[tee ALBERT], set his own and his associates' songs to music. His compositions became ex- tremely popular ; and he has been styled ' the father of the volksthtimliches Lied.' Schein and Hammerschmidt had preceded him on the right path, but their taste and talent were frustrated by the worthlessness of the words they set to music. The poetry on which Albert worked was not by any means of a high order, nor was he its slave, but it had sufficient merit to demand a certain measure of attention. This Albert gave to it, and he wrote melodiously. Several of his songs are for one voice with clavicembalo accompaniment, but their harmony is poor, as the following example shows 1 :
�I ! 1
� �Ener Pracht und stol-zes Prangen, Ihr Jung-frau-en so Ihr In den ro - sen-ro-then Wan-gen, In dem Ha-ar mil Gold 1
"!*" "^2 f
�rjpJ-J 1 1
� � �i ?-
�ill 1 1
ih . rt ; Wardigt kel-nes Lo-bes geziert.
nicht TVO Each FrOmmlgkeit ge-
� � �- orient.
� � � � �The movement begun by Albert was earned on by Ahle, and the Kriegers, Adam and Johann. Johann's songs are very good, and exhibit a marked improvement in grace and rhythm. The first bars of his song ' Kommt, wir wollen ' have all the clearness of the best Volkslieder :
�Kommt, wir wol - len
�spft - tie - ren
� � � � � � �well die Zeit so
�- stlg 1st.
�i r P
� ��Meanwhile the Kunstlied or, polyphonic song had ceased to advance : other branches, especially instrumental and dramatic music, had absorbed composers, and songs began to be called ' Odes ' and 'Arias.' Writing in 1698, Keiser says that can- tatas had driven away the old German songs, and that their place was being taken by songs con-
i In this song the voice has the upper melody, and the clavicembalo the two under parts.
��sisting of recitatives and arias mixed. 2 Among the writers of the i8th century who called their songs ' arias,' and who wrote chiefly in the aria form, were Graun, Agricola, Sperontes.Telemann, Quantz, Doles, Kirnberger, C. P. E. Bach, Nichel- mann, Marpurg, and Neefe (Beethoven's master). They certainly rendered some services to the Song. They set a good example of attention to the words, both as regards metre and expression ; they va- ried the accompaniment by the introduction of arpeggios and open chords ; and they displayed a thorough command of the strophical form. But, notwithstanding these merits, their songs, with few exceptions, must be pronounced to be dry, inanimate, and deficient in melody. 3
It might strike the reader as strange if the great names of J. S. Bach and Handel were passed by in silence ; but, in truth, neither Bach nor Handel ever devoted real study to the Song. Such influence as they exercised upon it was in- direct. Bach, it is true, wrote a few secular songs, and one of them was the charming little song 'Willst du dein Herz mir schenken,' which is essentially ' volksthiimlich' : 4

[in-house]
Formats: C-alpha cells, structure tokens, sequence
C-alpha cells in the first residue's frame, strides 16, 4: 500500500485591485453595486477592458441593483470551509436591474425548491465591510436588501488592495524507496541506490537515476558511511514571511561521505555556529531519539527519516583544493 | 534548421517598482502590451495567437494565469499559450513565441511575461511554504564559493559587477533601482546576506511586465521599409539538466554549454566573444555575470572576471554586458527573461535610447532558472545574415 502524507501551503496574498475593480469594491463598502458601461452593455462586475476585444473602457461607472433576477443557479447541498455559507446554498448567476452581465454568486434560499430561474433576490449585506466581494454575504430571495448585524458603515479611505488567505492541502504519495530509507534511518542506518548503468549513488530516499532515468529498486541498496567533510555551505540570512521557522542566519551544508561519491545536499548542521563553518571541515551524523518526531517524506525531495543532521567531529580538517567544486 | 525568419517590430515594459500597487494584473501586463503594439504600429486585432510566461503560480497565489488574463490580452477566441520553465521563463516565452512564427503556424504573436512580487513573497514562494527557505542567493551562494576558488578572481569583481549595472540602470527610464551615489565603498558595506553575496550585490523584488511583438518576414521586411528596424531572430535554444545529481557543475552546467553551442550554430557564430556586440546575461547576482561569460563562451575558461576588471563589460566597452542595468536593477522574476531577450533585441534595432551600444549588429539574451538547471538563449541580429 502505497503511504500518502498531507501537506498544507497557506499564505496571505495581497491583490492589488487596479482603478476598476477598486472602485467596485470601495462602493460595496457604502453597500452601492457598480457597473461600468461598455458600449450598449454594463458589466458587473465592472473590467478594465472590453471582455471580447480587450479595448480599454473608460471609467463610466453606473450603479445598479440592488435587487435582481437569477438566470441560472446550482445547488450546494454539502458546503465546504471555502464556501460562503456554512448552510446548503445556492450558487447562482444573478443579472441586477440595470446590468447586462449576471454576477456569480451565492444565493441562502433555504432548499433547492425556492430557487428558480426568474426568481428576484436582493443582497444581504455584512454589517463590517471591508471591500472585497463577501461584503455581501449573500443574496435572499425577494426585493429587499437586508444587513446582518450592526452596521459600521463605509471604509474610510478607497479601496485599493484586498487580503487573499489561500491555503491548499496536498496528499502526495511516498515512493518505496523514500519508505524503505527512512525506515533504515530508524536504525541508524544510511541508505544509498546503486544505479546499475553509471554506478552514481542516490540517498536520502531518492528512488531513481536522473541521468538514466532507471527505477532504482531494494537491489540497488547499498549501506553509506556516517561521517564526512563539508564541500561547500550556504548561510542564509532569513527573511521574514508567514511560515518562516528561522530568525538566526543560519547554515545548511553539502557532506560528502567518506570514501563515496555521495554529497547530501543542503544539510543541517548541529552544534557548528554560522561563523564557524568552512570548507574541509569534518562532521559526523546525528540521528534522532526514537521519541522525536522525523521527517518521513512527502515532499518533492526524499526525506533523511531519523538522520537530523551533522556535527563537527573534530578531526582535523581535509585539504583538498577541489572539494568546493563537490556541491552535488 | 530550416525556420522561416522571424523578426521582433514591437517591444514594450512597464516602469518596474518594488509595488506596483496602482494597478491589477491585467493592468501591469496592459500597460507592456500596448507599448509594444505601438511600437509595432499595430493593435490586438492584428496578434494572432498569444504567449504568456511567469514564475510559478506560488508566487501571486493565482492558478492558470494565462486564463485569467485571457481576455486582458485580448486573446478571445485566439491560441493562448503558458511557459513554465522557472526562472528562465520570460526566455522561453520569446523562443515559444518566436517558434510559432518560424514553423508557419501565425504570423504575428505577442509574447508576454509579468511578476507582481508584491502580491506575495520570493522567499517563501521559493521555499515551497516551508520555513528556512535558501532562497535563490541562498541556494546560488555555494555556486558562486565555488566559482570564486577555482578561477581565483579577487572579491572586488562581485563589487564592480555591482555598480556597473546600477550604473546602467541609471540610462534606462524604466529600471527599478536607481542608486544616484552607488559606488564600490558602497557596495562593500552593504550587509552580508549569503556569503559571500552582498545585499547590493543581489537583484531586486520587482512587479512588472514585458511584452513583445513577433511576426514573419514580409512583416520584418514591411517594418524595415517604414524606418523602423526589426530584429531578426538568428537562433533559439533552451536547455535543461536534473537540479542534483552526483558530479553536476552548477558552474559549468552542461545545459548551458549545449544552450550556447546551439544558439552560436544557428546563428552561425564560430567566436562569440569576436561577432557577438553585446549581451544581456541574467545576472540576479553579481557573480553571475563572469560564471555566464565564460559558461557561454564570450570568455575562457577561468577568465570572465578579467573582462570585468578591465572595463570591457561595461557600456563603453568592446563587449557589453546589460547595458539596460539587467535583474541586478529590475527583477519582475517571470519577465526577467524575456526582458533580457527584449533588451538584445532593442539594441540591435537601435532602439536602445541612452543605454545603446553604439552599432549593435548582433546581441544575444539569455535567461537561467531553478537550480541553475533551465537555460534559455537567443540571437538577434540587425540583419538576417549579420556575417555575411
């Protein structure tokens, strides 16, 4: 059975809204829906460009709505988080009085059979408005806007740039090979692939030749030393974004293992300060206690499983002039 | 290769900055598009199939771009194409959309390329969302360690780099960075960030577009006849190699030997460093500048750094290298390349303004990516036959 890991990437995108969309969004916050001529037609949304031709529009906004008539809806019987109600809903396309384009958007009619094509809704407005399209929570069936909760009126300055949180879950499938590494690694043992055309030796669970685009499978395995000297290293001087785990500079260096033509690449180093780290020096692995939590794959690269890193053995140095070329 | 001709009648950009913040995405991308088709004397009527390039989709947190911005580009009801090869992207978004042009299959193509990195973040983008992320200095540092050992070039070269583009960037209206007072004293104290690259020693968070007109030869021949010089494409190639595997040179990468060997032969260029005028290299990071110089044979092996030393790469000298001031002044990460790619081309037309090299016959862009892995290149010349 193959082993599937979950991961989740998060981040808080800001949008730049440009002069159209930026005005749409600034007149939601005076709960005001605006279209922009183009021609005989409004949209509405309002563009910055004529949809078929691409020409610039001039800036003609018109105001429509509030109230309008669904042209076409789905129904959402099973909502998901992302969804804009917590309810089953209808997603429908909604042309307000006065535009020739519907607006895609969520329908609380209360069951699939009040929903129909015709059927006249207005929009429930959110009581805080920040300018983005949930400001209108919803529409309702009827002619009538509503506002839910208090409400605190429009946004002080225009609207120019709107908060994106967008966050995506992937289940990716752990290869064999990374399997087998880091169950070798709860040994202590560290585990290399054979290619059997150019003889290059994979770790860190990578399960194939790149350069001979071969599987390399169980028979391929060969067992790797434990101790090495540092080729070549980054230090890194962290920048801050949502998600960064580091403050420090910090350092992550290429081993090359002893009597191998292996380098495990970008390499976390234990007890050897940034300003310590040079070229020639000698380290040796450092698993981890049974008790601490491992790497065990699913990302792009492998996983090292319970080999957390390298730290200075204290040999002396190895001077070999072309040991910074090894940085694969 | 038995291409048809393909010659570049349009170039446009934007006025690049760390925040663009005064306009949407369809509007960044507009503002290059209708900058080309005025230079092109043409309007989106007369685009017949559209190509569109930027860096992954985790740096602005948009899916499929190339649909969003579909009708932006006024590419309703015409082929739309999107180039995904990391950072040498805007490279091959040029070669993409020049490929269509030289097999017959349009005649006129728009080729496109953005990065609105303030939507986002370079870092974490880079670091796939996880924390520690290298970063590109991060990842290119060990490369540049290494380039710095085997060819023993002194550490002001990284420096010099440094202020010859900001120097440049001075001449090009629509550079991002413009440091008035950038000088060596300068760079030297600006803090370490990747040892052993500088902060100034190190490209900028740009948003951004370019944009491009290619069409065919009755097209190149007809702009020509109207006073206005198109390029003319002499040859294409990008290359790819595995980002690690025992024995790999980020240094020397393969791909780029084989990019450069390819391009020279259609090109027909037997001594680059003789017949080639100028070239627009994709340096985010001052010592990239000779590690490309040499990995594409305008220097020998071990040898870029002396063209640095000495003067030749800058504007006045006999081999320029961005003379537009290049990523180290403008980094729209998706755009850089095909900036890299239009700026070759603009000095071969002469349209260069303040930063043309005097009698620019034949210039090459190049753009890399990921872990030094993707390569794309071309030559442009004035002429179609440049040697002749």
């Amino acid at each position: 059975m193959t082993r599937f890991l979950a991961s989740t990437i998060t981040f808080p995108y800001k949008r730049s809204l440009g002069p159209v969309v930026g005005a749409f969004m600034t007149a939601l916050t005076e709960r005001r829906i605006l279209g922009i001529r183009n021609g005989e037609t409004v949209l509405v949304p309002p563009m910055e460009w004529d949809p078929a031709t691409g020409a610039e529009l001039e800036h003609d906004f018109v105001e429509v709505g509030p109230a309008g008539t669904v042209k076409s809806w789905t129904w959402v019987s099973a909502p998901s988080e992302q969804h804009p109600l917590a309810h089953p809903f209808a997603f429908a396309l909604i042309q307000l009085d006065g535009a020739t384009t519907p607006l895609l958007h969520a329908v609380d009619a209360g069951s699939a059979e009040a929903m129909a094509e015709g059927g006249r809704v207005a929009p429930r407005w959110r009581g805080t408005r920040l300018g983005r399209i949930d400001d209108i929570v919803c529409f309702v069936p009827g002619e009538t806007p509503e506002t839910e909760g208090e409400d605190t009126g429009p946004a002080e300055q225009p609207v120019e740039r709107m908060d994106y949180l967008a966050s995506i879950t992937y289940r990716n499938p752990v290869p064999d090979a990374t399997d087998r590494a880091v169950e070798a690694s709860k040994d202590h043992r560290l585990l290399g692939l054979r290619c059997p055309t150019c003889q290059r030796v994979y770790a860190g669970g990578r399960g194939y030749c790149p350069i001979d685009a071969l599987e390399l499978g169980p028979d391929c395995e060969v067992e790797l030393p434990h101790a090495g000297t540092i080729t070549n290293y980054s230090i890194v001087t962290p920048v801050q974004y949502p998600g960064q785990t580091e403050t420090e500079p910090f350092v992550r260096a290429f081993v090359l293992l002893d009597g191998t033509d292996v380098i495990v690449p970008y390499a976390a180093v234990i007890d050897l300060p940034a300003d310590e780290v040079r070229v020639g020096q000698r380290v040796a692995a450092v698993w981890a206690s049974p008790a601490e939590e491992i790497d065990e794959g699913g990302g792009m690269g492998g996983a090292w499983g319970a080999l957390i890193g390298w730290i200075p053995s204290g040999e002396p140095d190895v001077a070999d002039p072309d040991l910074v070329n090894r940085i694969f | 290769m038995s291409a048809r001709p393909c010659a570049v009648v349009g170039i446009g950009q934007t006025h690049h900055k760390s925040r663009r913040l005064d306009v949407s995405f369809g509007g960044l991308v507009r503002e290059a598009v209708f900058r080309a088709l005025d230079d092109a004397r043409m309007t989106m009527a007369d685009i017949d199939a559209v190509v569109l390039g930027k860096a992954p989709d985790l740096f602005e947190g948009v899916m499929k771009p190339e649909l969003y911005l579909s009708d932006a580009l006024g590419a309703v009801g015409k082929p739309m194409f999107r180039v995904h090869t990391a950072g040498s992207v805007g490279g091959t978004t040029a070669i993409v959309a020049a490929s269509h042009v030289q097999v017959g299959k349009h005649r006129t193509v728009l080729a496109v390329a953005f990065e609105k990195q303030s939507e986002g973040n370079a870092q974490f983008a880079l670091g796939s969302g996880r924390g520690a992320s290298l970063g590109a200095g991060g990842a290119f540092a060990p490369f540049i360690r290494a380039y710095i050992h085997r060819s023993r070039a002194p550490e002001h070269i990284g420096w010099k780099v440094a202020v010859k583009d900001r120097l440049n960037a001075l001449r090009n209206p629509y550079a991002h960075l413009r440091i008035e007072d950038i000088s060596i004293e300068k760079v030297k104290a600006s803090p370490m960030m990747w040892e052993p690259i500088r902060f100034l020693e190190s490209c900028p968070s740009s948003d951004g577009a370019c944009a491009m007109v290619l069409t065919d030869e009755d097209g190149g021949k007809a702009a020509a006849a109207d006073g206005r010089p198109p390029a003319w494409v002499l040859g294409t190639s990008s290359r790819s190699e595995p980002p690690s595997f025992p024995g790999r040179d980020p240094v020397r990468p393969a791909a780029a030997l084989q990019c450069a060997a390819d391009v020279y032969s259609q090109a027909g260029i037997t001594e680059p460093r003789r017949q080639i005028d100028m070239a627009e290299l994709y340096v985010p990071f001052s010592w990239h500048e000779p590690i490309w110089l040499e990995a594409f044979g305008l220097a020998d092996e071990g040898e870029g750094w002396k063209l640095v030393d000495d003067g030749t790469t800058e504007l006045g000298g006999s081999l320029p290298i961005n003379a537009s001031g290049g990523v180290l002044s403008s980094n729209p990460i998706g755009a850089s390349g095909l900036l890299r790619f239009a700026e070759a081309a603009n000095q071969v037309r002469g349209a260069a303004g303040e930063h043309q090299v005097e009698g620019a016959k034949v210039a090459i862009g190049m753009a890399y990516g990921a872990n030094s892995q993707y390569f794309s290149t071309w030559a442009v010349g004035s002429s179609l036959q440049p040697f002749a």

��Willst du dein Herz mtr schenk-en.
��fang es heim-llch an
His two comic cantatas also contain several of great spirit ; but it was through his choral works that he most powerfully affected the Song. The only English song which Handel is known to have written is a hunting-song for bass voice, 8 of which we give the opening strain :
��The morn-Ing Is charm-ing, all Na-ture Is gay. A
��way, my brave boys, to your hor-ses a - way 1 but his influence upon the Song was through his operas and oratorios, and there it was immense. 6 Equally indirect, as will be seen presently, were the effects produced on it by the genius of Gluck, Haydn, and even of Mozart.
At the period we have now reached, namely the end of the i8th century, a new and popular form of the Kunstlied appeared, and this was the 'volksthumliches Lied.' 7 The decline of the Volkslied during the I7th century has been sometimes attributed to the distracted state of Germany; and certainly the gloomy atmosphere of the Thirty Years War and the desolation of
i See the preface to h!s Cantata collection. See also Lindner, ' Ge- schlchte des deutschen Lledes im xvill Jahrhundert,' p. 53.
3 Full information respecting these songs, and abundant examples will be found in Lindner's work referred to in the preceding note.
But the authenticity of this is much questioned by Spltta (Bach I. 834).
s In the Fltzwilliam Library at Cambridge.
e See Schneider, ' Das musikalische Lied.' vol. HI. p. 190.
7 The term ' volksthUmliches Lied,' defies exact translation; but speaking broadly, means a simple popular form of the artistic song.